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AIDS Res Hum Retroviruses. 1997 Jul 1;13(10):819-27.

Dendrite cell-T cell mixtures, isolated from the skin and mucosae of macaques, support the replication of SIV.

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Laboratory of Cellular Physiology and Immunology, The Rockefeller University, New York, New York 10021, USA.


Previous studies have shown that HIV-1 exploits dendritic cells (DCs) to replicate and spread among CD4+ T cells. The DCs within mucosal surfaces may be especially important, but these are more difficult to access. To study more extensively the properties of DCs and other leukocytes from skin and different mucosae, DCs were isolated from uninfected macaques and their sensitivity assessed to infection with SIV in vitro. Dendritic cells and T cells readily emigrated from organ cultures of macaque skin, as described previously for humans. In addition, characteristic cells emigrated from explants of mucosae, both nasopharyngeal (adenoid and tonsil) and genital (vagina and cervix). The macaque DCs reacted with the monoclonals that are used to study human DCs, such as MAbs to CD40, CD86, CD83, and the p55 protein. When SIV was added to the DC-T cell mixtures from these different organs, extensive replication was observed in all but the cervical leukocytes. SIV replication occurred without the use mitogens, and with virus that had been grown in a cell line in the absence of mitogens and IL-2. Most of the newly synthesized viral protein is observed in syncytia. Therefore, mixtures of DCs and T cells isolated from mucosal surfaces served as a naturally permissive environment for SIV replication.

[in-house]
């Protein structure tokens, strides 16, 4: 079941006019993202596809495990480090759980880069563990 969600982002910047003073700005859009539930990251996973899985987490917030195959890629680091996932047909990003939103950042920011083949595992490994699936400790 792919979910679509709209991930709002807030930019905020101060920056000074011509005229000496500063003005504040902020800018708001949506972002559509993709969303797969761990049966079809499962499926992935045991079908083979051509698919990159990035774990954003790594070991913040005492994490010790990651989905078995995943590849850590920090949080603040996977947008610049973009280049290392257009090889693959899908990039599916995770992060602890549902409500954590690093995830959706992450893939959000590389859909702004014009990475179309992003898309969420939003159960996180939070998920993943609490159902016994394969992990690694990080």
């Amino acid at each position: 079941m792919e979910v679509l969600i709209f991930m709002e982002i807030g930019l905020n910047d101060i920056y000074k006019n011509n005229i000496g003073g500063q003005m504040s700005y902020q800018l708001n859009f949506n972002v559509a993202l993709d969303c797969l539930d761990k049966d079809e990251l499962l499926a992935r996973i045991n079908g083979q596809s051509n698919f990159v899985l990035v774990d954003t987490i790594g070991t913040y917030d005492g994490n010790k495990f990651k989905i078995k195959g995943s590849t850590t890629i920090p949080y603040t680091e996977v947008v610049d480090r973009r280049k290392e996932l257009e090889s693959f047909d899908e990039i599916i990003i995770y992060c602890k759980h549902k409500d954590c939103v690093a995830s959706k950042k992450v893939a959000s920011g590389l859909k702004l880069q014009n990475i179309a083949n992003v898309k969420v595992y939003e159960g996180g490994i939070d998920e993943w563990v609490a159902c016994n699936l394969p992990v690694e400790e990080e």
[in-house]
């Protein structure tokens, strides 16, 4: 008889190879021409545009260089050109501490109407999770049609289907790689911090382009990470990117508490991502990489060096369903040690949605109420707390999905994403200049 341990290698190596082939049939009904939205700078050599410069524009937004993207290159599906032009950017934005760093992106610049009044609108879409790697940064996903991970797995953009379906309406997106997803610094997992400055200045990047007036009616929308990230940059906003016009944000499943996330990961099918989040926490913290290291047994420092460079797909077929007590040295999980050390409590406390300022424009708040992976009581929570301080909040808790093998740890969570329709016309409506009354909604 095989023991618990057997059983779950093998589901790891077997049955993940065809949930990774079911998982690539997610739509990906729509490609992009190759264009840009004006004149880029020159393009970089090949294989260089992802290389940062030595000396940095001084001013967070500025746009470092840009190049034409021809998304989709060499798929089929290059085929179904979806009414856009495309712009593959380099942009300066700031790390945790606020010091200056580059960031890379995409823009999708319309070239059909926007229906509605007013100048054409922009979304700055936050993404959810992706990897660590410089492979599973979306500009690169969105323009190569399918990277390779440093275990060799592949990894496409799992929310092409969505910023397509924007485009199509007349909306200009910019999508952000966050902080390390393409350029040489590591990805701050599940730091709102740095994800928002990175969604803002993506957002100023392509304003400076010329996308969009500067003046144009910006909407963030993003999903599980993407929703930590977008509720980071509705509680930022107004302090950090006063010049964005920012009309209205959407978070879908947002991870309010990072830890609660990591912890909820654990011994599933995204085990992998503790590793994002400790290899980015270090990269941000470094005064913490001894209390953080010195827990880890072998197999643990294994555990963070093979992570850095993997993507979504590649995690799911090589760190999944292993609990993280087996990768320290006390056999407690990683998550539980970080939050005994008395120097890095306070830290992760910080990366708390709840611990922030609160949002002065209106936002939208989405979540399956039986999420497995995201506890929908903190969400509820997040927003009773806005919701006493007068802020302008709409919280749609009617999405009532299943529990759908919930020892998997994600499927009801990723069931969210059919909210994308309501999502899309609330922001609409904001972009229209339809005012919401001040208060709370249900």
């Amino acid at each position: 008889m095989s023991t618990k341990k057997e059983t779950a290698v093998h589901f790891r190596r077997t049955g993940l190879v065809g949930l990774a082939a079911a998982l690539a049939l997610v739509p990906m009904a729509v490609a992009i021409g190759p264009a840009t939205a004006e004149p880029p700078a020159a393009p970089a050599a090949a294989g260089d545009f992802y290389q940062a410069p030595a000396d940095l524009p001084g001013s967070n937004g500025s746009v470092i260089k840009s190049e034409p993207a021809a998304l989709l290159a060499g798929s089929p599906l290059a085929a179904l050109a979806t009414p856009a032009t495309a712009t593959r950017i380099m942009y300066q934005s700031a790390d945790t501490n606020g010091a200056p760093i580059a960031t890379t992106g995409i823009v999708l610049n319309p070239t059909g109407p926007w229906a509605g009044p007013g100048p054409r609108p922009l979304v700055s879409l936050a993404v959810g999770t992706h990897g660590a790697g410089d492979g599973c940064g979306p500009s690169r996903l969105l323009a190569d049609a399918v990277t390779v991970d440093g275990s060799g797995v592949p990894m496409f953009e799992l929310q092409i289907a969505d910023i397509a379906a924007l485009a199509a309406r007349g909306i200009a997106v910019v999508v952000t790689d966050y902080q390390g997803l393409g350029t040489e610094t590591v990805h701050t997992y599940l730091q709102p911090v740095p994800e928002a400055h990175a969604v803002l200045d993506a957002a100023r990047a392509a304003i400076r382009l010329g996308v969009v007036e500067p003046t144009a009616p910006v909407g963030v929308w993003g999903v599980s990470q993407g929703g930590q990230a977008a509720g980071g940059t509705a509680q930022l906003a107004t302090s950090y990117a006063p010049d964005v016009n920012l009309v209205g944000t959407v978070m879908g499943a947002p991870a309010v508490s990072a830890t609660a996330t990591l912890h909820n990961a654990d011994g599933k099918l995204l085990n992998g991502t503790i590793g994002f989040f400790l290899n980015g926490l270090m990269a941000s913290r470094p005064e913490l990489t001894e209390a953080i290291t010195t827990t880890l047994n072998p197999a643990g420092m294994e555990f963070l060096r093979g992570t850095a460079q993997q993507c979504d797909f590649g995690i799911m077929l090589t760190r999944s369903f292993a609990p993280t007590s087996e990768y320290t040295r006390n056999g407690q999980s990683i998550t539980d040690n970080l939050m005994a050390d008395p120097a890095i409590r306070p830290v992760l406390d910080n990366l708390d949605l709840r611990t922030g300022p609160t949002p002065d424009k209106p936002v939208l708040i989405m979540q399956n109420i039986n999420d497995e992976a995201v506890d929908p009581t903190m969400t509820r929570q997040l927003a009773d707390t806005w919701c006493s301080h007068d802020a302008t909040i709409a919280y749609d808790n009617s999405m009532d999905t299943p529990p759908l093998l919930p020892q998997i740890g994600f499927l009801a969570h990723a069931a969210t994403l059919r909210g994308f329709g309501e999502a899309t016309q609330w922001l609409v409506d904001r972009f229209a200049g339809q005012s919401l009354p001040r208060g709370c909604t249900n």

[Indexed for MEDLINE]

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